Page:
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The Democratic Strategist

Political Strategy for a Permanent Democratic Majority

Political Strategy Notes

“The Brookings Institution noted that by the end of June, 209 Democrats not currently in Congress had registered with the Federal Election Commission to run,” notes New York Times columnist Frank Bruni.  “That was nearly triple how many Republican challengers had registered at this point in 2009, when the G.O.P. was galvanized by antipathy toward President Obama and new candidates were coming out in what was then considered droves. Republicans picked up 63 seats in the House the following year… 23 Republican incumbents represent congressional districts that Clinton won last November…“You have to shoot for the stars,” the Democratic operative Hilary Rosen told me. “You might just reach the moon.”…But even as Rosen said that, she hedged any prophecy of a rout, in a manner that spoke to the difficulty of properly calibrating optimism in 2018. She worried about Democrats’ policy agenda. She worried about the party’s tone. “I still think we lack a sunny, aspirational outlook,” she said. “We’re going down in the mud with Donald Trump.”…She added that the party wasn’t focused on change in the right, compelling fashion. “The change that Donald Trump was selling was blowing up the system,” she observed. “What’s our change? Is our change to patch up the system? Not very sexy.”

E. J. Dionne, Jr. boils it down nicely in his column, “The only thing the Republican Party knows how to do” at The Washington Post: “The party of Donald Trump, Paul Ryan and Mitch McConnell has abandoned the legacy of Abraham Lincoln, who championed the Homestead Act and land-grant colleges; Teddy Roosevelt, who protected vast tracts of nature on behalf of future generations; and Dwight Eisenhower, who pushed for student loans and the Interstate Highway System…The only thing today’s Republican Party knows how to do is cut taxes for the very rich.”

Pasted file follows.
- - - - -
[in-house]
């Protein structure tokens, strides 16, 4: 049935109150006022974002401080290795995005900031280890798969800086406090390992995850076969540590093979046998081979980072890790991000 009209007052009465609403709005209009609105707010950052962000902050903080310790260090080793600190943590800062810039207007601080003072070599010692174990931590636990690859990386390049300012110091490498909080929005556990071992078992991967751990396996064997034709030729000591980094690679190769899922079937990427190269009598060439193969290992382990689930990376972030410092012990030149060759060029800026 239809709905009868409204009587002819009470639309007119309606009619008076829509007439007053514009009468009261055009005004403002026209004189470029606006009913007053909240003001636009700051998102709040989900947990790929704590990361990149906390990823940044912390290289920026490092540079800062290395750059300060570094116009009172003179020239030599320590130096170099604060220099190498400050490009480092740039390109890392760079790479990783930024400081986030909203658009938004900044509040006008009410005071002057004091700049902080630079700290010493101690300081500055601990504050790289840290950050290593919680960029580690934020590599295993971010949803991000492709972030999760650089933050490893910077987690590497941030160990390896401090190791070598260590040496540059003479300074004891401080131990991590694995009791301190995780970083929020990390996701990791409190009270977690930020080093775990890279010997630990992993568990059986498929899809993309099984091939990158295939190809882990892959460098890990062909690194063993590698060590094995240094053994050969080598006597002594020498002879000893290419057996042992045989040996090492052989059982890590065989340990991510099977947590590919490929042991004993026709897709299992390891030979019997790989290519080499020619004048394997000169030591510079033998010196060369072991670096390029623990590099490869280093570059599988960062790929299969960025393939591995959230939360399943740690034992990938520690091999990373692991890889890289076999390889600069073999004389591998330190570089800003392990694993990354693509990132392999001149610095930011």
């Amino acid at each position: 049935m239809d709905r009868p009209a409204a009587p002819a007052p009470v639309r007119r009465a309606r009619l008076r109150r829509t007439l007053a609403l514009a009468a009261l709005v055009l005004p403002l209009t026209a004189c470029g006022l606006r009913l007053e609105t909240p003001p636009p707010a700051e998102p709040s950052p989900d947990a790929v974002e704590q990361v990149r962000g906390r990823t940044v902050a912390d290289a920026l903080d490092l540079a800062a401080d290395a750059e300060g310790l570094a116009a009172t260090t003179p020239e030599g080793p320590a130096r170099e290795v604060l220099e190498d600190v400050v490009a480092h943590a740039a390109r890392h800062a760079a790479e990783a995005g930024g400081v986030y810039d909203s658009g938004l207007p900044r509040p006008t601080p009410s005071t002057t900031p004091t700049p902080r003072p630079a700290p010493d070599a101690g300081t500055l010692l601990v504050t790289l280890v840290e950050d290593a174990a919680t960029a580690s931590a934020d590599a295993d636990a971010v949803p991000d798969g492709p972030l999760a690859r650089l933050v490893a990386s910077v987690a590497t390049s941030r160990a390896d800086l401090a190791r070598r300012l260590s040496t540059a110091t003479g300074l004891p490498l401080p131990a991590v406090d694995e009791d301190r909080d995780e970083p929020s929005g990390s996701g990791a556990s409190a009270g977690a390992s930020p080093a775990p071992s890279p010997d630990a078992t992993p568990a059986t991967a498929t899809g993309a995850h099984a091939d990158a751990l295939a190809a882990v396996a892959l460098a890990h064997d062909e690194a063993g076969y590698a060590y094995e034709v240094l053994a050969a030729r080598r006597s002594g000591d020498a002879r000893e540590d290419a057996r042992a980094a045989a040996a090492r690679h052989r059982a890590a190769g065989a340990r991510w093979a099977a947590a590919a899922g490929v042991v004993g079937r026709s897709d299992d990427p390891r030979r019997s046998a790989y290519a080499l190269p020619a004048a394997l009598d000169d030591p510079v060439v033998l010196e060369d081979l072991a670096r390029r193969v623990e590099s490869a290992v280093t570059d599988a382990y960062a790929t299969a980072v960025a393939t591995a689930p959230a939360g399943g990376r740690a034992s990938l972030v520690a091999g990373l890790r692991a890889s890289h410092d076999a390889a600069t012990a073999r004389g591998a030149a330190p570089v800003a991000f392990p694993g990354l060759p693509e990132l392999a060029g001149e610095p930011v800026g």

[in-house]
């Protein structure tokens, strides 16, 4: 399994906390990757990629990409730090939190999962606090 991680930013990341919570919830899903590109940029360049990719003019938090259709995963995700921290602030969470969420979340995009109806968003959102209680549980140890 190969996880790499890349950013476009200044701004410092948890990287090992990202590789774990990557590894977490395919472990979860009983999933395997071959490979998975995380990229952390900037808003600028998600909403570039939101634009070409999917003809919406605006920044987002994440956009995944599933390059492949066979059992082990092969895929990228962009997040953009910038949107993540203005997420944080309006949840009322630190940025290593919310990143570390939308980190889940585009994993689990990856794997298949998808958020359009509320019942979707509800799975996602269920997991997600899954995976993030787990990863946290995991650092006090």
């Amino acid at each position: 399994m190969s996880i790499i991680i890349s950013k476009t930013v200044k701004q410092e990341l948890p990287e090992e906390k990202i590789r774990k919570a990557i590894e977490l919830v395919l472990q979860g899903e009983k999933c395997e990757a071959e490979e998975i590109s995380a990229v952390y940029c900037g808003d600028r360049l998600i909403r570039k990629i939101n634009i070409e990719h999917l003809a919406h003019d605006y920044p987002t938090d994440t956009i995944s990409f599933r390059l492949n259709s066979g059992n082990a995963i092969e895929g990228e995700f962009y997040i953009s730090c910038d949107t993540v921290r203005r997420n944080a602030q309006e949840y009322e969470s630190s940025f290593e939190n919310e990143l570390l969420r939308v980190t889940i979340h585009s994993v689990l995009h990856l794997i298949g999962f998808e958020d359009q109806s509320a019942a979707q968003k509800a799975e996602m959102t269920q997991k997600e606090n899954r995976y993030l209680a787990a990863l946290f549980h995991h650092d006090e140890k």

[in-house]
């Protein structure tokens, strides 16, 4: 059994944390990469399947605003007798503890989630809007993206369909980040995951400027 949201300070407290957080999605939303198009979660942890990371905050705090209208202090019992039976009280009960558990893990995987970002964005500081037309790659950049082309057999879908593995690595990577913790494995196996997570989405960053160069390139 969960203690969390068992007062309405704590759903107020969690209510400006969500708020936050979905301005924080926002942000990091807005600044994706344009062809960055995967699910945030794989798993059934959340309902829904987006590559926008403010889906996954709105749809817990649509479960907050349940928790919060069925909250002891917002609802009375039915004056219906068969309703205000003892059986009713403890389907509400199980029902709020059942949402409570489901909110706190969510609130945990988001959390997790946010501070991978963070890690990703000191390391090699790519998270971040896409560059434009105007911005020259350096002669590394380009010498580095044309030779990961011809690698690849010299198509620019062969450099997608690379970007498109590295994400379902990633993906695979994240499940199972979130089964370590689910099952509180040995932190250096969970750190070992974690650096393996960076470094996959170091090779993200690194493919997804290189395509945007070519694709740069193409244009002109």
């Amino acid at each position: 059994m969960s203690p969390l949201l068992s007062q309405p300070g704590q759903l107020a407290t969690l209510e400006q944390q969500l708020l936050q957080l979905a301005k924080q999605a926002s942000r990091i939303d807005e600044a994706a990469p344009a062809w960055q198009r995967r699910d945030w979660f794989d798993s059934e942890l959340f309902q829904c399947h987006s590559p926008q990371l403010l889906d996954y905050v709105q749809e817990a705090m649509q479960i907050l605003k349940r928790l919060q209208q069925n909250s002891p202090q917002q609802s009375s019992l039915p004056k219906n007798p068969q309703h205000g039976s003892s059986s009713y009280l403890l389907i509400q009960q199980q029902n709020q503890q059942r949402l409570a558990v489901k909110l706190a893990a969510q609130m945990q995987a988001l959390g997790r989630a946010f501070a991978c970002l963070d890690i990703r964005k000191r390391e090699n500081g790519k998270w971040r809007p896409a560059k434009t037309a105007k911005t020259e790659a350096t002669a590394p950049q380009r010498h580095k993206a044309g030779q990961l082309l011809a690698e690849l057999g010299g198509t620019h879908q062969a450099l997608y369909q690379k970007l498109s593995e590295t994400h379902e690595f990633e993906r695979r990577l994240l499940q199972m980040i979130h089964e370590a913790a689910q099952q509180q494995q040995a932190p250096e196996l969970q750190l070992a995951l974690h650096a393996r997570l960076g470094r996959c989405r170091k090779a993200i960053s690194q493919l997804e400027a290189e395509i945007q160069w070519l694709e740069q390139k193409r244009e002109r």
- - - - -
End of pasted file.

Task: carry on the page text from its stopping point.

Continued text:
If you were looking for a couple of soundbite-sized stats to frame the Republican’s tax “reform” bill, WaPo’s Kelsey Snell has it at PowerPost: “…Democrats and some outside groups say the outline favors top earners over the middle class. A study released Friday by the nonprofit Tax Policy Center found that the top 1 percent of earners would see nearly 80 percent of the benefits under the GOP tax plan, while those earning between $150,000 and $300,000 would see a slight tax increase.”

At The Fix, Amber Philips provides three reasons Democratic Rep. Kyrsten Sinema’s entry into the contest for Republican Jeff Flake’s U.S. senate seat in Arizona is a “big deal,” including: “1. Flake is one of two vulnerable GOP senators up for reelection next year; 2. Sinema is the Democrats’ top choice to take on Flake; and 3. Democrats needed a good candidate in Arizona to help them hold the line against Republicans and Trump.” Sinema’s compelling announcement:

PowerPost’s David Weigel  notes another great ad produced by Cheri Bustos (D-IL): “At one point, the candidates saw a direct-mail advertisement Bustos had sent after passing a bill that required the federal government to buy U.S. flags that had been entirely made in the United States. “Made in America, thanks to Cheri Bustos,” read the front of the ad….“It’s the best piece of mail I’ve ever sent,” Bustos said.”